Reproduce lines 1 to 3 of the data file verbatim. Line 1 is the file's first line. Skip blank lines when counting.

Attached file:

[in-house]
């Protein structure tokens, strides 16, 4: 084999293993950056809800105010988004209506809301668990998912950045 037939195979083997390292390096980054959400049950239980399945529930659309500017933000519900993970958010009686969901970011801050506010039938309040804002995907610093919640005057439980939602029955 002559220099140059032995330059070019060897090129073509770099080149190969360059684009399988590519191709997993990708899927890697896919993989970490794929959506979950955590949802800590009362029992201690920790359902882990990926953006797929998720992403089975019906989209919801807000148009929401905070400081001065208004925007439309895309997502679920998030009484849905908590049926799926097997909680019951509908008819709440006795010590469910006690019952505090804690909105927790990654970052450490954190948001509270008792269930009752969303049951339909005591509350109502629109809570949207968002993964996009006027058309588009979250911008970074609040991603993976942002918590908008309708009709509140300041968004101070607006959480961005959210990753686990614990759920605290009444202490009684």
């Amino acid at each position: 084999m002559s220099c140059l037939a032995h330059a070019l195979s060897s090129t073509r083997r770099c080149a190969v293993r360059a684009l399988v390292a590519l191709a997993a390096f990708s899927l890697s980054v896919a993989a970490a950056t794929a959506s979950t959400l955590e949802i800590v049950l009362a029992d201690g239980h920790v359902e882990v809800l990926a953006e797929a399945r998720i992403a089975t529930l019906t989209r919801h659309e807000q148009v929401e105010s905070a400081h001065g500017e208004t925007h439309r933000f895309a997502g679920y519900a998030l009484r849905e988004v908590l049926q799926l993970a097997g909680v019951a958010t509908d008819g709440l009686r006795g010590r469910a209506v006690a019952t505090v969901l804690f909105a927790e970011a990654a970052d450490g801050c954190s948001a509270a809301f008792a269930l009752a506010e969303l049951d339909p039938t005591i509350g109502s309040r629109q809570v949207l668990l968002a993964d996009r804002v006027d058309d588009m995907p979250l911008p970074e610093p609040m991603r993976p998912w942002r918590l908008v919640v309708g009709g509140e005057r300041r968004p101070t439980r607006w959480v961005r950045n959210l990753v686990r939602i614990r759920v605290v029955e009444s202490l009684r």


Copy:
[in-house]
């Protein structure tokens, strides 16, 4: 084999293993950056809800105010988004209506809301668990998912950045 037939195979083997390292390096980054959400049950239980399945529930659309500017933000519900993970958010009686969901970011801050506010039938309040804002995907610093919640005057439980939602029955 002559220099140059032995330059070019060897090129073509770099080149190969360059684009399988590519191709997993990708899927890697896919993989970490794929959506979950955590949802800590009362029992201690920790359902882990990926953006797929998720992403089975019906989209919801807000148009929401905070400081001065208004925007439309895309997502679920998030009484849905908590049926799926097997909680019951509908008819709440006795010590469910006690019952505090804690909105927790990654970052450490954190948001509270008792269930009752969303049951339909005591509350109502629109809570949207968002993964996009006027058309588009979250911008970074609040991603993976942002918590908008309708009709509140300041968004101070607006959480961005959210990753686990614990759920605290009444202490009684």
């Amino acid at each position: 084999m002559s220099c140059l037939a032995h330059a070019l195979s060897s090129t073509r083997r770099c080149a190969v293993r360059a684009l399988v390292a590519l191709a997993a390096f990708s899927l890697s980054v896919a993989a970490a950056t794929a959506s979950t959400l955590e949802i800590v049950l009362a029992d201690g239980h920790v359902e882990v809800l990926a953006e797929a399945r998720i992403a089975t529930l019906t989209r919801h659309e807000q148009v929401e105010s905070a400081h001065g500017e208004t925007h439309r933000f895309a997502g679920y519900a998030l009484r849905e988004v908590l049926q799926l993970a097997g909680v019951a958010t509908d008819g709440l009686r006795g010590r469910a209506v006690a019952t505090v969901l804690f909105a927790e970011a990654a970052d450490g801050c954190s948001a509270a809301f008792a269930l009752a506010e969303l049951d339909p039938t005591i509350g109502s309040r629109q809570v949207l668990l968002a993964d996009r804002v006027d058309d588009m995907p979250l911008p970074e610093p609040m991603r993976p998912w942002r918590l908008v919640v309708g009709g509140e005057r300041r968004p101070t439980r607006w959480v961005r950045n959210l990753v686990r939602i614990r759920v605290v029955e009444s202490l009684r």